Ouch! My Puppy’s Biting Me

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Humans LOVE stroking dogs, especially puppies!  They look gorgeous and touching their soft fur feels dreamy … to us!  But much of the time, the puppy (or dog) doesn’t necessarily want to be touched.  After all, its not natural behaviour for them; when do you ever see one dog go up to another and fuss it the way humans do to dogs?

So, your dear little puppy, whilst probably wanting your ‘company’, may not always want your ‘contact’ ie you petting them.  Things get trickier still because Humans dont speak ‘Dog’ and dogs … well they dont speak at all.  Here’s an example: 

Question:

What might the following canine gestures have in common?

Wide eyes; Ears back, Lip licking, Yawning, Head turns, Paw lift, Wriggling.

Answer:

They are all behaviours that your puppy uses to ‘communicate’.

If some or all of the above behaviours are happening together, your pup may be telling you he isn’t comfortable with what you’re doing.  Unfortunately, most humans miss these gestures.  But!  Guess what the one gesture humans always respond to is?

Yep!  When our puppy bites!  Their razor sharp teeth on our flesh hurts, ouch!  So, very quickly we inadvertently teach our pup that they can make ‘petting’ (or other unwanted activities) stop by starting to mouth us!   There is no malice in this; the dog simply does it because it works.    

The 3 Second Rule

Here’s a quick test you can do with your pup:

Try stroking your puppy for 3 seconds and then take your hands off completely.  Watch carefully and see how many behaviours your puppy shows.  Do your puppy’s eyes widen?  Does their head turn?  Do they wriggle?  Does your pup move away?  These all probably signal that your puppy – at this particular moment – does not want to be stroked/petted etc.  They love you, but dont want to be petted right now, thank you.  Trainer Grisha Stewart has a useful video on this – click to watch.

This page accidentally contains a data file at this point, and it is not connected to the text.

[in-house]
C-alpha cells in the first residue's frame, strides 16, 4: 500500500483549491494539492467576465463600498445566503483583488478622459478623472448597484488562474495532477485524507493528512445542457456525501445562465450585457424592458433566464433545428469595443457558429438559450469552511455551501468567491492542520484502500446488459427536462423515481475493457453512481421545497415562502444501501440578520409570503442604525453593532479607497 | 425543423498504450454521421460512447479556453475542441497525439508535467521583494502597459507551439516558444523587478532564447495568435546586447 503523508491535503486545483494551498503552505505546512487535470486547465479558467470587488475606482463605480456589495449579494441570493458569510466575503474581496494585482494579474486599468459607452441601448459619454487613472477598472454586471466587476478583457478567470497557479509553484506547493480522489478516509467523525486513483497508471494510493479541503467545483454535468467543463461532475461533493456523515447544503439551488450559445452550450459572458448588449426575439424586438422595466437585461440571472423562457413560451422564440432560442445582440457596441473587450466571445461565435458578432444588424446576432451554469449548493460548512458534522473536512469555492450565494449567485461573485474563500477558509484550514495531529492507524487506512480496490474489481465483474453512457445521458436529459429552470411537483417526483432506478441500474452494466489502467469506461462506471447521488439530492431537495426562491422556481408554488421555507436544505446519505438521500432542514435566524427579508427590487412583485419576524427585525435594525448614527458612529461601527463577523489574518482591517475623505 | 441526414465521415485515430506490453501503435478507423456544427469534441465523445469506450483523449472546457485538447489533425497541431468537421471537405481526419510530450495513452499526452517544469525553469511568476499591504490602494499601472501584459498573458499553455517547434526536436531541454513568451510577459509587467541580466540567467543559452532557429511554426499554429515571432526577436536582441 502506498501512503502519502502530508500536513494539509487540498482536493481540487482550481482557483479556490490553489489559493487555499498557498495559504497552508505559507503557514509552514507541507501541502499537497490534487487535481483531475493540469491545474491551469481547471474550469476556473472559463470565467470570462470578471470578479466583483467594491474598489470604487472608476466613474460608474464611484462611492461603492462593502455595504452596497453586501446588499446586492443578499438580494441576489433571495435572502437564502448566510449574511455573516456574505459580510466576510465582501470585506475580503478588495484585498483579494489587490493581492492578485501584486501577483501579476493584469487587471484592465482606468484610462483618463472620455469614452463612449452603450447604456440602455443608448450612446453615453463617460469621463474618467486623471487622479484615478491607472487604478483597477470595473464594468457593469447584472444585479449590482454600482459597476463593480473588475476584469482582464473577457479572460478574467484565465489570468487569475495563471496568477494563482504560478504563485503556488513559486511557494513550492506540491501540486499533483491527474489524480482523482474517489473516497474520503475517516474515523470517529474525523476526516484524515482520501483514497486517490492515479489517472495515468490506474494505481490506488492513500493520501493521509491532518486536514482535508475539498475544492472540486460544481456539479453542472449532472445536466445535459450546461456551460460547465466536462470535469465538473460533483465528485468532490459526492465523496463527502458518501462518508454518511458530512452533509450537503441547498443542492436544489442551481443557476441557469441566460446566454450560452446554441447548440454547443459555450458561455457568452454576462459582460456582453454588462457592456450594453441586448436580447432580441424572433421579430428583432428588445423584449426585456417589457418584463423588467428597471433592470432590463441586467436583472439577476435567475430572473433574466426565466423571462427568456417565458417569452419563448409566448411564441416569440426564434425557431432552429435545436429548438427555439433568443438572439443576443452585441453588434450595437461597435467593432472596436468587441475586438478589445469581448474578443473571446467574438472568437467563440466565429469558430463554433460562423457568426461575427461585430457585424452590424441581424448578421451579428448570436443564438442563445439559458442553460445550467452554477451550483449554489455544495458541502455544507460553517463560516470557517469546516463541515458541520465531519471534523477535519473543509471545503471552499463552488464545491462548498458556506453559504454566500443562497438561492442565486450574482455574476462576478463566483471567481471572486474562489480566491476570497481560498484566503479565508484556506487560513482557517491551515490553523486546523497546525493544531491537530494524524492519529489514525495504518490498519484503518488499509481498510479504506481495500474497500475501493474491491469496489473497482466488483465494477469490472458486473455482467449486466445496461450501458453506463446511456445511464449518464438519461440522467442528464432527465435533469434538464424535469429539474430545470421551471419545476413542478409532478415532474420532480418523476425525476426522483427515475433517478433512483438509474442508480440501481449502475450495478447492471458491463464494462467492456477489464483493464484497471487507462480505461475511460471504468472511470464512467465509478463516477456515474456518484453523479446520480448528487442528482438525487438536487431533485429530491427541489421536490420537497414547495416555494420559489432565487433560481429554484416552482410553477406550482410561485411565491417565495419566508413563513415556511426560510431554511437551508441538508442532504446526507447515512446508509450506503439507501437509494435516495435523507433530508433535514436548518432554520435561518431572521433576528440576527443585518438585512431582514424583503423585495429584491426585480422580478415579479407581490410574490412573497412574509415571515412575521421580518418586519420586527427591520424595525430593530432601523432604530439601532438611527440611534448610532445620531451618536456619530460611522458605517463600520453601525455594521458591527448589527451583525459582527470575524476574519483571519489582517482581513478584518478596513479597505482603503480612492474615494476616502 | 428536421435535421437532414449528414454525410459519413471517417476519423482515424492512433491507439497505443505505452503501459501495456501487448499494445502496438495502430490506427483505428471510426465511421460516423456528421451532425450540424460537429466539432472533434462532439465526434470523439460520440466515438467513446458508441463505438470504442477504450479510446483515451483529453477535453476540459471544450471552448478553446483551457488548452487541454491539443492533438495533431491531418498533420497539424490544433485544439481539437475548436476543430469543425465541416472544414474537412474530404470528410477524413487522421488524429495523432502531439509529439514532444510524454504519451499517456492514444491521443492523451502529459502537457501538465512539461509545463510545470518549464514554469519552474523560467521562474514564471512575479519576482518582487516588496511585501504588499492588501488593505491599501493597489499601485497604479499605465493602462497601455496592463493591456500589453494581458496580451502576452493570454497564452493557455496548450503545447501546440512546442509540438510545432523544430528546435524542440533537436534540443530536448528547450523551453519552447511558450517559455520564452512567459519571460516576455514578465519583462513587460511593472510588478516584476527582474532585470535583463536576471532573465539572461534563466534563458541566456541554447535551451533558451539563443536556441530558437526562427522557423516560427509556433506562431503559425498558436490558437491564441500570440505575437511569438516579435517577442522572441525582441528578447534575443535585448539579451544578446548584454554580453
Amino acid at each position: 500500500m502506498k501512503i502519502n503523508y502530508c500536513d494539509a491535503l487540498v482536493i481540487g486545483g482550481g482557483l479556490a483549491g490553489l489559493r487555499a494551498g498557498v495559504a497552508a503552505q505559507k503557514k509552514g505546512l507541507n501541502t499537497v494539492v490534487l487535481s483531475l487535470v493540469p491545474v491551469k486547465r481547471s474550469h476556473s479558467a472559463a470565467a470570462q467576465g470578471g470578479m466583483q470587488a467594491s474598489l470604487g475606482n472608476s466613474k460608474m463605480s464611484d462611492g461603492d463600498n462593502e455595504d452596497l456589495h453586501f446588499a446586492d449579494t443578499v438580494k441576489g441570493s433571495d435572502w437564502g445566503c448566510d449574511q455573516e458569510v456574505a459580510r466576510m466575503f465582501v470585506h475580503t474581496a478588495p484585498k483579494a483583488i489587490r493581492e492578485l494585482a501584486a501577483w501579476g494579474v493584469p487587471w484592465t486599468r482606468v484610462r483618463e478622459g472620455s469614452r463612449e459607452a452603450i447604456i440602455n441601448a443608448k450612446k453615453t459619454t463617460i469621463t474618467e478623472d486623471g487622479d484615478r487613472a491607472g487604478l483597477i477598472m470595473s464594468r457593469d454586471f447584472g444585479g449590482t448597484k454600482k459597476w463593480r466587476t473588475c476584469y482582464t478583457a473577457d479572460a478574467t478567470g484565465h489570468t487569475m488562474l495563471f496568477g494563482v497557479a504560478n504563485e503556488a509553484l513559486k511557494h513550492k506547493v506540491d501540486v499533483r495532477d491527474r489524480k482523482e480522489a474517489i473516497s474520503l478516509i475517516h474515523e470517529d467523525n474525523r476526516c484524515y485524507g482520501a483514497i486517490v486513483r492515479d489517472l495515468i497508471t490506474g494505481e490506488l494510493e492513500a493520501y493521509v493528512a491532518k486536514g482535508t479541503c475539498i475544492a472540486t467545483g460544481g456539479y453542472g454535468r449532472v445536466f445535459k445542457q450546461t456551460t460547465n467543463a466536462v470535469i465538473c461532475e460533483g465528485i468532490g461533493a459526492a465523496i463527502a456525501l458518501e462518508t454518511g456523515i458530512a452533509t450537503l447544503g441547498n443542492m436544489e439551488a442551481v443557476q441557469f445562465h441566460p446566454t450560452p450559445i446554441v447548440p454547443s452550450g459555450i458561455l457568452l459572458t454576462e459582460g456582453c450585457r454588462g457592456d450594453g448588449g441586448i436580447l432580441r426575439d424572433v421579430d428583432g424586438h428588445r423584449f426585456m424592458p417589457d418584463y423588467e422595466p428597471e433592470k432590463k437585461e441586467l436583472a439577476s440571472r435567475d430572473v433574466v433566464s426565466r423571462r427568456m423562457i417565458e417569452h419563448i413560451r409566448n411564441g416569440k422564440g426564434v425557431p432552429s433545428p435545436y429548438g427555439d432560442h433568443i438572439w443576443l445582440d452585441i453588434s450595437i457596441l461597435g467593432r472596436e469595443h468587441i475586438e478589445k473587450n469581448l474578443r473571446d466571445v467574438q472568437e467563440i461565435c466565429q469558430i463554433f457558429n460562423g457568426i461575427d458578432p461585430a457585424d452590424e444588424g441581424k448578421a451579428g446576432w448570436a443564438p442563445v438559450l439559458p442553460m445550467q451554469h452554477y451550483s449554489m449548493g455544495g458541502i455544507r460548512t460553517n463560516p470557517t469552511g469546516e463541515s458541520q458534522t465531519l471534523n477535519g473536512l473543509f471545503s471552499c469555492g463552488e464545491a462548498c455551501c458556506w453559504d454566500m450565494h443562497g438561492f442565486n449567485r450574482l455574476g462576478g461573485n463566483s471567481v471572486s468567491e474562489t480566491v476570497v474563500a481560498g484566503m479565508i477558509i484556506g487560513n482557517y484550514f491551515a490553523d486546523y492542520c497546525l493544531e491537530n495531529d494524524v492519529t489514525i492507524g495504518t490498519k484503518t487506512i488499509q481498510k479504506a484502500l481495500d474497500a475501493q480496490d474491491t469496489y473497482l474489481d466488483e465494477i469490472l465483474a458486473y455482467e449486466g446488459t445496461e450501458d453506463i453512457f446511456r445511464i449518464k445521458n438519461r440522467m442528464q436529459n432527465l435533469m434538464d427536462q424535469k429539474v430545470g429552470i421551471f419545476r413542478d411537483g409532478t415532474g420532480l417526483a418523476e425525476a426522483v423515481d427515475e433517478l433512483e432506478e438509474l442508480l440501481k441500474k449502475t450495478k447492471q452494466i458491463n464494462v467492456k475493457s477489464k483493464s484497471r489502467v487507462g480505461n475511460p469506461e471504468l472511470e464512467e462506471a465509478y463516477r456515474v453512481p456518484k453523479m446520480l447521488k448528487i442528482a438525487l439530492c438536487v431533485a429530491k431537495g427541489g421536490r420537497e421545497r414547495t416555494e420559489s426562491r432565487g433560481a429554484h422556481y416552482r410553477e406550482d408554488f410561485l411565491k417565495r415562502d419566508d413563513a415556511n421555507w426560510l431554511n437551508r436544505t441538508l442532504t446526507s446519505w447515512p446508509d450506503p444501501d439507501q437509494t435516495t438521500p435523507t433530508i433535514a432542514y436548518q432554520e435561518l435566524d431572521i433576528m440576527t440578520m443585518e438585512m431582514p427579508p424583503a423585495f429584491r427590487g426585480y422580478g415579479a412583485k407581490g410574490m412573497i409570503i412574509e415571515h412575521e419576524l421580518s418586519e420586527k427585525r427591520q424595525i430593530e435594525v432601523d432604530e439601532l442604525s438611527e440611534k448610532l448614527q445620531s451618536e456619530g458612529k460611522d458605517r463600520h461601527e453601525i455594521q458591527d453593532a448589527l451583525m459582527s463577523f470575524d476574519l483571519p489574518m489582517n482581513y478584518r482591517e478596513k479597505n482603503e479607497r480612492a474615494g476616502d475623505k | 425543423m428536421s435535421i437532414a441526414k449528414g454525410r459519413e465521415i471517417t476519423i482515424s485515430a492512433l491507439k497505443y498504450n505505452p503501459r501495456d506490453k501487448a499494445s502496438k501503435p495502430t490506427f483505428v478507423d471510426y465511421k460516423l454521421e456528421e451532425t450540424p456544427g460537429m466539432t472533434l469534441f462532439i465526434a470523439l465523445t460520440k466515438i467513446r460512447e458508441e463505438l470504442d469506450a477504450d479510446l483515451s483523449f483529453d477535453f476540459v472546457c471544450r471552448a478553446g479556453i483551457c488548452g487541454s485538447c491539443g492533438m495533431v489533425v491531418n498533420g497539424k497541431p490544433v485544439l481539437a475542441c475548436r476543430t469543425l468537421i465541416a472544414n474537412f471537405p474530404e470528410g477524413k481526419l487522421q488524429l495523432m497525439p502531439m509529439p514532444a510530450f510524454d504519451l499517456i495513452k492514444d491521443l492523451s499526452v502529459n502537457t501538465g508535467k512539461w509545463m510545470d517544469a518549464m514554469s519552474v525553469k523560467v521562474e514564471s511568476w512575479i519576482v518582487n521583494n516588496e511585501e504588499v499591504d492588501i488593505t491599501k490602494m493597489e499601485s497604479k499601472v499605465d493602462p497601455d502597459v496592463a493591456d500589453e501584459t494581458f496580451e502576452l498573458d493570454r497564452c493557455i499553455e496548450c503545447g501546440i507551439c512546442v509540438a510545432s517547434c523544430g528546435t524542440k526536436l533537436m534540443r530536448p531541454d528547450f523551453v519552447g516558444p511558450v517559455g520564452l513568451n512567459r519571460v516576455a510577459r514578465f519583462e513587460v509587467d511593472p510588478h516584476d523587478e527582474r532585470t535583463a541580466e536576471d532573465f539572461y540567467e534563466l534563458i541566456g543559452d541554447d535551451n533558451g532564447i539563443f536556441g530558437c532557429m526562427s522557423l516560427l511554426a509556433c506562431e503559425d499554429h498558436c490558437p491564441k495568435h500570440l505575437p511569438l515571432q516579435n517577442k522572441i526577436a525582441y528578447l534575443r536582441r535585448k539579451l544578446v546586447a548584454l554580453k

Stop Play Biting

An easy way to reduce puppy mouthing is to touch your puppy less.  Or at the very least give your puppy a choice in the interaction by using the “3 Second Game”.  When you start giving your dog or puppy choices and you notice the subtle signals they use, you may find your puppy ‘magically’ becomes calmer.  Choices ease frustration and that in itself creates more calm. 

10 Things Your Dog Wishes You Knew

Animal Behaviourist  & Trainer, Chirag Patel gave a talk at the BCSPCA called “10 Things Your Dog Wishes You Knew”.  Click here for the video – scroll to 20 mins for the start of his talk and to 51 mins for the bit on mouthing/biting.   It’s well worth listening to if you want to understand your dog better.

 

 

 

 

Dogs can ‘whisper’ too

As you’ll learn from Chirag’s talk, dogs can ‘whisper’ eg the dog that turns its head away from a child (or adult!) trying to approach it, may be saying, “I’m not keen on this, please could you stop?”

Kendall Sheppard, a veterinary behaviourist and author of “The Canine Commandments”, suggests there is a “Canine Ladder of Aggression”, see above infographic .  It explains that dogs rarely  (if ever) bite for ‘no reason’.  Usually dogs give plenty of signals that they feel anxious or uncomfortable with the situation.

  • The behaviours at the bottom of the ladder are like the dog whispering.
  • As you go up the ladder the dog is saying ‘pleeease stop’.
  • The next escalation point may be to ‘shout’.
  • And if that doesn’t work – teeth may get involved!

‘It happened out of the blue’

Did it?!

The ladder shows that dogs usually give lots of warning signals before a snap; it rarely happens ‘out of the blue’.  The problem is that humans struggle to see (or respond to) the subtle signals … but we do notice a growl.  Look how far up the ladder the growl is though.  Think how stressed your dog is by the time he escalates to that  point?

And worse still, consider the consequences of punishing your dog for growling?  Its as though you’re saying “don’t give me a warning that you’re at breaking point.”  So, you may find that next time he doesn’t – and goes straight to bite.  Inadvertently, we can end up training our dog that shouting and screaming (ie growl, bite), gets people to ‘listen’ and makes the unwanted/scary thing go away.  The result?  A dog labelled ‘unpredictable’ or having a ‘short fuse’.  When actually, the dog used to give lots of warning behaviours … but we didn’t listen.

Teach Your Pup They Dont Need To ‘Shout’

Advice: Try to notice your dog’s ‘whispers’ so they dont need to escalate their behaviour or put teeth on human skin.  If in doubt, STOP.  And if necessary get your dog out of the situation (better safe than sorry).   

For more information about how dogs use gestures to communicate sometimes called “calming signals” click here.